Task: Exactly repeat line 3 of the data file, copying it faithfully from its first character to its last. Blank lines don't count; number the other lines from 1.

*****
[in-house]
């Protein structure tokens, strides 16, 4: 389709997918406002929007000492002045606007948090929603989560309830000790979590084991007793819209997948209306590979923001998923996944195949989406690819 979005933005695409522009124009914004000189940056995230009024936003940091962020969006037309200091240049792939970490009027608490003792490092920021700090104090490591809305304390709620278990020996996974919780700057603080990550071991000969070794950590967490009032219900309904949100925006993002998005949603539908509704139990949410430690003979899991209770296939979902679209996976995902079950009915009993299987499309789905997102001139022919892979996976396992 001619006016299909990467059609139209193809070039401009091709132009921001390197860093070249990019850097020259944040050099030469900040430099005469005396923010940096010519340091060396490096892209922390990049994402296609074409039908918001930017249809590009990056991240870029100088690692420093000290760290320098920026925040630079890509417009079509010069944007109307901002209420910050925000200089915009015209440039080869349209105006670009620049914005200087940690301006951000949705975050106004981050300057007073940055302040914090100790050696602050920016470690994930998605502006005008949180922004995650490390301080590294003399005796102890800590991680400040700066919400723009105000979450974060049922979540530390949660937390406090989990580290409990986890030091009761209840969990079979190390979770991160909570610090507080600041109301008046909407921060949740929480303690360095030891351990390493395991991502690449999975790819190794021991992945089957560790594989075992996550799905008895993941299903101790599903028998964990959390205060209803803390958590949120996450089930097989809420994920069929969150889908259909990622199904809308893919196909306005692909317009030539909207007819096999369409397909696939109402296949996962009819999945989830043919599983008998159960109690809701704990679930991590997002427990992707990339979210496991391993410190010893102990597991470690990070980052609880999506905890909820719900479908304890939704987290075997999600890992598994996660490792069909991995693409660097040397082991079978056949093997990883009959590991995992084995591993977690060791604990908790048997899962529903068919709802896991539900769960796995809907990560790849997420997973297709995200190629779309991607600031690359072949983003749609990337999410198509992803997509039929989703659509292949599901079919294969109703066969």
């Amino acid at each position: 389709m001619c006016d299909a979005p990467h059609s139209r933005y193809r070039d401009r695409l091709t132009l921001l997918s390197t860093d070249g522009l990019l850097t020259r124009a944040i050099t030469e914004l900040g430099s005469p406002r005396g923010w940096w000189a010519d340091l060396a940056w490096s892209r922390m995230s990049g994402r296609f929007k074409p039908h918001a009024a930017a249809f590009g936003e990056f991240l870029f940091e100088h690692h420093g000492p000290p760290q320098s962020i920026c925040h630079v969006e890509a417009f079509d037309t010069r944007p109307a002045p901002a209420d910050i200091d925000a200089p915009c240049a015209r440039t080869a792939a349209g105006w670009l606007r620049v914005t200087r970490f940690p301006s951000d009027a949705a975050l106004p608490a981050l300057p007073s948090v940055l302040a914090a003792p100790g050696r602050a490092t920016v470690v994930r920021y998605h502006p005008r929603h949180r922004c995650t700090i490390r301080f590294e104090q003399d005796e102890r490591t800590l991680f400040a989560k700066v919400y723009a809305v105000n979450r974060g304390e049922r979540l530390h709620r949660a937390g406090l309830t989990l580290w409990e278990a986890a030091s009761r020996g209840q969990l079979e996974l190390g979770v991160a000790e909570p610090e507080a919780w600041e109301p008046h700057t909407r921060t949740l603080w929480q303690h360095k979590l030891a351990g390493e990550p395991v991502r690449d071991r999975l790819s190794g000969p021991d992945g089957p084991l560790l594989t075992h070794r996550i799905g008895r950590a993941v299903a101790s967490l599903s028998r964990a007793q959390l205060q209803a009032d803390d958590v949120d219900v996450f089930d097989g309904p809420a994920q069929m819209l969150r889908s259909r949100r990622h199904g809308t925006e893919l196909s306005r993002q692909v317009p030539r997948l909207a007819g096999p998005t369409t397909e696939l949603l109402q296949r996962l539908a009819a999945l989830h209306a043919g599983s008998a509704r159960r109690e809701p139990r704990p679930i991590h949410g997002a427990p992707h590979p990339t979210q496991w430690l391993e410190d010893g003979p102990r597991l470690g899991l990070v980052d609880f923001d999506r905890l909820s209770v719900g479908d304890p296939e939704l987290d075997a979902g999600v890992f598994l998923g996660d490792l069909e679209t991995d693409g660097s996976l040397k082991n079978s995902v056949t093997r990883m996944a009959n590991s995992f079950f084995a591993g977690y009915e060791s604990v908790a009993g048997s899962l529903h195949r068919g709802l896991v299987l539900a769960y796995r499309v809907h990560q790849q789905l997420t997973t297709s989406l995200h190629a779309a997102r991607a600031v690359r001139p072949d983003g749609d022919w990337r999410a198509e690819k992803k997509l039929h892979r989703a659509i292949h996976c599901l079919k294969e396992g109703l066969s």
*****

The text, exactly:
């Amino acid at each position: 389709m001619c006016d299909a979005p990467h059609s139209r933005y193809r070039d401009r695409l091709t132009l921001l997918s390197t860093d070249g522009l990019l850097t020259r124009a944040i050099t030469e914004l900040g430099s005469p406002r005396g923010w940096w000189a010519d340091l060396a940056w490096s892209r922390m995230s990049g994402r296609f929007k074409p039908h918001a009024a930017a249809f590009g936003e990056f991240l870029f940091e100088h690692h420093g000492p000290p760290q320098s962020i920026c925040h630079v969006e890509a417009f079509d037309t010069r944007p109307a002045p901002a209420d910050i200091d925000a200089p915009c240049a015209r440039t080869a792939a349209g105006w670009l606007r620049v914005t200087r970490f940690p301006s951000d009027a949705a975050l106004p608490a981050l300057p007073s948090v940055l302040a914090a003792p100790g050696r602050a490092t920016v470690v994930r920021y998605h502006p005008r929603h949180r922004c995650t700090i490390r301080f590294e104090q003399d005796e102890r490591t800590l991680f400040a989560k700066v919400y723009a809305v105000n979450r974060g304390e049922r979540l530390h709620r949660a937390g406090l309830t989990l580290w409990e278990a986890a030091s009761r020996g209840q969990l079979e996974l190390g979770v991160a000790e909570p610090e507080a919780w600041e109301p008046h700057t909407r921060t949740l603080w929480q303690h360095k979590l030891a351990g390493e990550p395991v991502r690449d071991r999975l790819s190794g000969p021991d992945g089957p084991l560790l594989t075992h070794r996550i799905g008895r950590a993941v299903a101790s967490l599903s028998r964990a007793q959390l205060q209803a009032d803390d958590v949120d219900v996450f089930d097989g309904p809420a994920q069929m819209l969150r889908s259909r949100r990622h199904g809308t925006e893919l196909s306005r993002q692909v317009p030539r997948l909207a007819g096999p998005t369409t397909e696939l949603l109402q296949r996962l539908a009819a999945l989830h209306a043919g599983s008998a509704r159960r109690e809701p139990r704990p679930i991590h949410g997002a427990p992707h590979p990339t979210q496991w430690l391993e410190d010893g003979p102990r597991l470690g899991l990070v980052d609880f923001d999506r905890l909820s209770v719900g479908d304890p296939e939704l987290d075997a979902g999600v890992f598994l998923g996660d490792l069909e679209t991995d693409g660097s996976l040397k082991n079978s995902v056949t093997r990883m996944a009959n590991s995992f079950f084995a591993g977690y009915e060791s604990v908790a009993g048997s899962l529903h195949r068919g709802l896991v299987l539900a769960y796995r499309v809907h990560q790849q789905l997420t997973t297709s989406l995200h190629a779309a997102r991607a600031v690359r001139p072949d983003g749609d022919w990337r999410a198509e690819k992803k997509l039929h892979r989703a659509i292949h996976c599901l079919k294969e396992g109703l066969s």